No rush for slow fashion movement: Meet the Gemme Collaborative

Thursday 09th, July 2015 / 12:43
By Alex Molten

Gemme CollectiveVANCOUVER — “I want to promote investing in clothing. Buying less, but buying well,” says Jennifer Williams, the designer of the new Vancouver clothing line, Gemme Collaborative.

Gemme Collaborative is a line that is part of the growing slow fashion movement. The idea of the movement is to create and support a more sustainable fashion industry, an industry that transcends seasonal trends and creates styles that are meant to last.

It was while Williams and Skylar Stock, the owner of Mintage Vintage Clothing Co., were discussing what direction to take the stores reworked fashion line that the project was envisioned. Williams had been with Mintage for three years producing Mintage Reworks, a line of vintage clothing remade into more modern styles, and while she loved the opportunity to make something old new again, she also saw potential in making something new from fabric that was never used in the first place.

“There is a ton of surplus fabric that is being warehoused in Los Angeles and it’s not going to use. It’s just sitting there stagnant. Surplus fabric comes from film companies or big fashion houses that sell off their fabric after their spring collection. They can’t use the same colours and prints anymore [so] they sell them off to a warehouse where they sit until an independent fabric store or an independent designer comes along and buys some of the stock. But – I mean, I went to a four story warehouse of floor-to-ceiling surplus fabric that was all being unused. It was crazy because there [were some] really high-end materials there,” explains Williams about her inspiration.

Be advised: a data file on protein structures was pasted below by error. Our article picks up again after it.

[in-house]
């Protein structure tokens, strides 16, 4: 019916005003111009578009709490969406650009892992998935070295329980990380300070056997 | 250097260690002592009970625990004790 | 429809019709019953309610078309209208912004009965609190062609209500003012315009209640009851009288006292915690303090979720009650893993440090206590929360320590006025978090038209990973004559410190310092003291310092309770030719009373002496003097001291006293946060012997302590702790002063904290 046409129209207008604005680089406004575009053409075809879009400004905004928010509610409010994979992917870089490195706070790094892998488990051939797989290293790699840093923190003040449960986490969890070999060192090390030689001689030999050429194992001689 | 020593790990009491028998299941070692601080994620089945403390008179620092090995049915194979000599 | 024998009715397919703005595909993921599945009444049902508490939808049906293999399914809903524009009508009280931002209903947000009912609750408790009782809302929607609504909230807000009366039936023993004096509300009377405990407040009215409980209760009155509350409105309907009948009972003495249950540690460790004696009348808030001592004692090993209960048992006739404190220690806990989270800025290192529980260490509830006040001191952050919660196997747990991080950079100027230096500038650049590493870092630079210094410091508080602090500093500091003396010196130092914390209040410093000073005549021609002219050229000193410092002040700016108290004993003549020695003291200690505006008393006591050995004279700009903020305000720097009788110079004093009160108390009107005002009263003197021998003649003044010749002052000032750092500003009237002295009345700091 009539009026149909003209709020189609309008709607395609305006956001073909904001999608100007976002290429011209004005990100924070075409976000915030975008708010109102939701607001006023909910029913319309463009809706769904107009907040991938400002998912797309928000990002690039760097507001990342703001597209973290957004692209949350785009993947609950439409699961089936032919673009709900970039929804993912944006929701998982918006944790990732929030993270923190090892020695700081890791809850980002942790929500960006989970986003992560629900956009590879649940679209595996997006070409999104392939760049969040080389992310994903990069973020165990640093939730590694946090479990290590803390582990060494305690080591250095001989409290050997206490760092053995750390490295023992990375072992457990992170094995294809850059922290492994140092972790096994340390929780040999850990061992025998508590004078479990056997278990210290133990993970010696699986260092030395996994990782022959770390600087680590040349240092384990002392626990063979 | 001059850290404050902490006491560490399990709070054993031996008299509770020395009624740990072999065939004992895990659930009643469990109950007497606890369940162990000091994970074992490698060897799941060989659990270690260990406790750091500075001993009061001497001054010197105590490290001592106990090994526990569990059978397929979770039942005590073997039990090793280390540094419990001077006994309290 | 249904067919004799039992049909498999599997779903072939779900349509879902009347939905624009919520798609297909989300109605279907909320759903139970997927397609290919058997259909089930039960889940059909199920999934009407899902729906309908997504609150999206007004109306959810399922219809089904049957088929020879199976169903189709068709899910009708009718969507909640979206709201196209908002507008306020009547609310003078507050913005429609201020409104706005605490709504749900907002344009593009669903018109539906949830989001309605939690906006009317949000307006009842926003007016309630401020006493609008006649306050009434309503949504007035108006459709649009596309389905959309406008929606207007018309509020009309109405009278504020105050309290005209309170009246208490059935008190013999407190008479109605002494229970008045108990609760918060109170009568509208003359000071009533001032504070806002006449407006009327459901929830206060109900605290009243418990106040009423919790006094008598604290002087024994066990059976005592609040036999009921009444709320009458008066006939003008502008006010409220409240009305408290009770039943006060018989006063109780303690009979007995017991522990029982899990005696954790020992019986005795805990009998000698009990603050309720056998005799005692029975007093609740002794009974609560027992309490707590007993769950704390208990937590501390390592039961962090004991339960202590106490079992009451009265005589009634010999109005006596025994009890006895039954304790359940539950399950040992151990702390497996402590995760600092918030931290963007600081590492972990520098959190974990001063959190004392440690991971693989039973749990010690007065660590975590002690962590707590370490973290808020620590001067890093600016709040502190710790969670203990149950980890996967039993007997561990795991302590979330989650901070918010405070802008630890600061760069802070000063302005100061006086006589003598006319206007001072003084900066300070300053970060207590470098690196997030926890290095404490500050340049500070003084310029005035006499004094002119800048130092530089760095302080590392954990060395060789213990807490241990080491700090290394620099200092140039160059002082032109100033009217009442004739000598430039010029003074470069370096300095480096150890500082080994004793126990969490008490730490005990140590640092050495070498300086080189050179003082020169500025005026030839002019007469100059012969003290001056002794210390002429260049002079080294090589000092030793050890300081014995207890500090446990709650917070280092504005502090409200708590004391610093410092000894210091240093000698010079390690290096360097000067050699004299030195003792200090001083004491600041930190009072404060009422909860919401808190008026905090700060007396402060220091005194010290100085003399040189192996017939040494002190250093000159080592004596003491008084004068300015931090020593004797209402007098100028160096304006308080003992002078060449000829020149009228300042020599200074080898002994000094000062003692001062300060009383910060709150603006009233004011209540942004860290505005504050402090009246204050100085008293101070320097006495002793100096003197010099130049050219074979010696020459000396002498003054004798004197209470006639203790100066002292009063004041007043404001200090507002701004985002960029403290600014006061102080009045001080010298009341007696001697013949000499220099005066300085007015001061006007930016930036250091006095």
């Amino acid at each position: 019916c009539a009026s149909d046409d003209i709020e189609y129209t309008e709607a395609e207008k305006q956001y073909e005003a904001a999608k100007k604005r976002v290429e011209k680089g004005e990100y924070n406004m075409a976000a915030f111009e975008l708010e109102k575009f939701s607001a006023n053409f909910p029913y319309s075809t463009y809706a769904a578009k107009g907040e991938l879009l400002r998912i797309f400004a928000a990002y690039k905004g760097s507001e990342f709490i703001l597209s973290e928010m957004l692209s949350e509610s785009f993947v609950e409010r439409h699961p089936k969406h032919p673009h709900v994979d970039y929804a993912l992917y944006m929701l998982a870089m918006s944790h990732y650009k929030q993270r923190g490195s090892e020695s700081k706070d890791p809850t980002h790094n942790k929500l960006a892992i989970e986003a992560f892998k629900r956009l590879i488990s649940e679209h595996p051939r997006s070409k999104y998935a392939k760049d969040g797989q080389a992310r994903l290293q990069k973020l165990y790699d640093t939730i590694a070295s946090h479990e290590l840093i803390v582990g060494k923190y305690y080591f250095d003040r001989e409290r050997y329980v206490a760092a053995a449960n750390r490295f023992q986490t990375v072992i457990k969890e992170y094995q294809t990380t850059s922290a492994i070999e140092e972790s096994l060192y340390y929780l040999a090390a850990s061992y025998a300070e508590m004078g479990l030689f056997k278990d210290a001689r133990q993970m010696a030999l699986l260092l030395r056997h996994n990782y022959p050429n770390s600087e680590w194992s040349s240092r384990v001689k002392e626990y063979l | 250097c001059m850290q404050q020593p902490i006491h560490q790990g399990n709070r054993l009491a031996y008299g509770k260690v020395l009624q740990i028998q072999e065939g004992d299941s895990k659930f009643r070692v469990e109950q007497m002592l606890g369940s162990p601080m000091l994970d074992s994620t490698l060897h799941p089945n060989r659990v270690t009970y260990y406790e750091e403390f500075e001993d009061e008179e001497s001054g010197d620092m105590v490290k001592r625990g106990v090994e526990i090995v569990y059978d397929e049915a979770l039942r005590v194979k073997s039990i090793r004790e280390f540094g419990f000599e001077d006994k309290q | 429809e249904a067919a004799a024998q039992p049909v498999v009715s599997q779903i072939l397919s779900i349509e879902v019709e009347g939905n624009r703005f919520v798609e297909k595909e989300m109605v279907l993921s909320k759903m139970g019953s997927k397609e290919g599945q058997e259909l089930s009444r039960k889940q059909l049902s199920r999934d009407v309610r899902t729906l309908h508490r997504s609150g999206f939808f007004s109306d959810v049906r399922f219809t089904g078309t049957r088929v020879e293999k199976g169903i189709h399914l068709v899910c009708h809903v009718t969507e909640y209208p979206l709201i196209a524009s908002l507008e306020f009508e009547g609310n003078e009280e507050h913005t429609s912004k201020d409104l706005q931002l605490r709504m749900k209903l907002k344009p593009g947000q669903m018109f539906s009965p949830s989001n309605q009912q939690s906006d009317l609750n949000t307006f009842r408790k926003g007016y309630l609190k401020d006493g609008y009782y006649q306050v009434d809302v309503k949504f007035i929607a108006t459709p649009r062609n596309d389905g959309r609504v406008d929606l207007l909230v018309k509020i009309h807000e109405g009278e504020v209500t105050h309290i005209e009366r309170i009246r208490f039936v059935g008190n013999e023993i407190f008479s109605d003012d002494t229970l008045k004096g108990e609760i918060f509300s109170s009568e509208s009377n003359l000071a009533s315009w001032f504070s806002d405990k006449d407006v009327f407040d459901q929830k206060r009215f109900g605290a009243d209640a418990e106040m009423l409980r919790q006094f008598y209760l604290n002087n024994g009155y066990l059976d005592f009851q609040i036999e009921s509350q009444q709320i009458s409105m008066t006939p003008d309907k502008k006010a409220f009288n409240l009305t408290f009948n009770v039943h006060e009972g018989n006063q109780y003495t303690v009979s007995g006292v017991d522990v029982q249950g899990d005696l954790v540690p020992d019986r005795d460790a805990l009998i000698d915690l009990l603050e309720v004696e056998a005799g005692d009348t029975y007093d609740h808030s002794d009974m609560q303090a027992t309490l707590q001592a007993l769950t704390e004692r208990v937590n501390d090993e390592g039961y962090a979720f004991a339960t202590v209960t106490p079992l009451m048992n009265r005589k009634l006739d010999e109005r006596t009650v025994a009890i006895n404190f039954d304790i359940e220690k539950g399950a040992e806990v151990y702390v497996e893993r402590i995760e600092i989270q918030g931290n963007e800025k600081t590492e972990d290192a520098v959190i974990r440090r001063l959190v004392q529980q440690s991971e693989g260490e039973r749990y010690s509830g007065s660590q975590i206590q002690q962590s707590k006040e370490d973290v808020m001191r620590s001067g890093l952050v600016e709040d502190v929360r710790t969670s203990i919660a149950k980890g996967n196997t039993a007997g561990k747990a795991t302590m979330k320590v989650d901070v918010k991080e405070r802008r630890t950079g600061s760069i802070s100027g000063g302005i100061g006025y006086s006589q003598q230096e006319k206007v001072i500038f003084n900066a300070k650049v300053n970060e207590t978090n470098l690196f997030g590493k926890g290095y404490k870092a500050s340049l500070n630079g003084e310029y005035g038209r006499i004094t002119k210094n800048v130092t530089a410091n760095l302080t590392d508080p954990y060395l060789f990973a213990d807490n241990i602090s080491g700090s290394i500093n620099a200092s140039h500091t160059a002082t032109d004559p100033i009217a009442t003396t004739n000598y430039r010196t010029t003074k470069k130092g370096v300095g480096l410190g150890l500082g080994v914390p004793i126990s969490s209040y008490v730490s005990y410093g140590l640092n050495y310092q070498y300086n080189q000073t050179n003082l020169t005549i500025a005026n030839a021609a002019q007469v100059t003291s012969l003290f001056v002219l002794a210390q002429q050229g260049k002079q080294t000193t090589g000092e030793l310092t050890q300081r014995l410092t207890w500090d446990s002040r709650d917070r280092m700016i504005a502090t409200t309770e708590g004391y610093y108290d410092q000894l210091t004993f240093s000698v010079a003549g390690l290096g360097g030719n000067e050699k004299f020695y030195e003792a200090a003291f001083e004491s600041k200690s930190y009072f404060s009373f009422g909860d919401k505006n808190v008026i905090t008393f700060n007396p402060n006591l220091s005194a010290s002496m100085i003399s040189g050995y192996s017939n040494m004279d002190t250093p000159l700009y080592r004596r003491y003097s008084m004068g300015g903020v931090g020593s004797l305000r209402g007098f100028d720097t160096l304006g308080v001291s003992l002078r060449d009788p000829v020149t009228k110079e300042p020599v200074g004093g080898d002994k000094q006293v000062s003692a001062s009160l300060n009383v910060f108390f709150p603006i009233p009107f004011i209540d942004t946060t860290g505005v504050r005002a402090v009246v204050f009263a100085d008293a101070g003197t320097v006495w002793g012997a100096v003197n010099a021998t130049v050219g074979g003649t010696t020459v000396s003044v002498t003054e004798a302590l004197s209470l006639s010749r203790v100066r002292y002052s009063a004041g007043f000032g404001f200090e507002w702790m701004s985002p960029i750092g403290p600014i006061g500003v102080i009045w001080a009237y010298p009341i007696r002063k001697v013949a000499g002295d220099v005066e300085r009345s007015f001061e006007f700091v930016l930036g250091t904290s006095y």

Gemme Collaborative (1)“There are a couple fashion companies that are starting to surface out of California that do similar things – have a similar business plan [to Gemme Collective],” says Williams. “They are taking surplus fabrics and making new fashions out of them. It’s a lot less wasteful because basically you are taking garbage and making something new. I didn’t see anything like that here in Vancouver, and I thought I could do it better. Design is usually over-designed and I could create really simple timeless, recycled or reclaimed clothing. Even if you are taking garbage to make something new, I don’t want these pieces to also be disposable. Even though they are being made out of reclaimed material I still want them to last.”

And while it would be easy for Williams to claim the company as all her own, it is important to her that recognition is dispersed. It is why she chose the name Gemme Collaborative; her vision would not be possible without a community of support. A fashion label needs not just the designer but also photographers, models, web designers, seamstresses, and more. “It’s about having many people with developed visions working towards one common goal. I’m the designer at the end of the day, and I’m the one leading the project, but I wanted to make sure I give them all credit,” she elaborates.

The collection that Williams has created is a sleek and luxurious line with one-size designs made to fit and flatter most bodies. The fabrics are lush blacks, cold blue-greys, and burnt browns. It is apparent that Williams used the colours of Vancouver to pick her pallet. It is a collection that will fit well in Vancouver both in its aesthetic and ideology, so hurry up and check out some slow fashion!

Gemme Collaborative can be found at Mintage Vintage Clothing and on Instagram @gemmecollaborative.

Gemme Collaborative(2)

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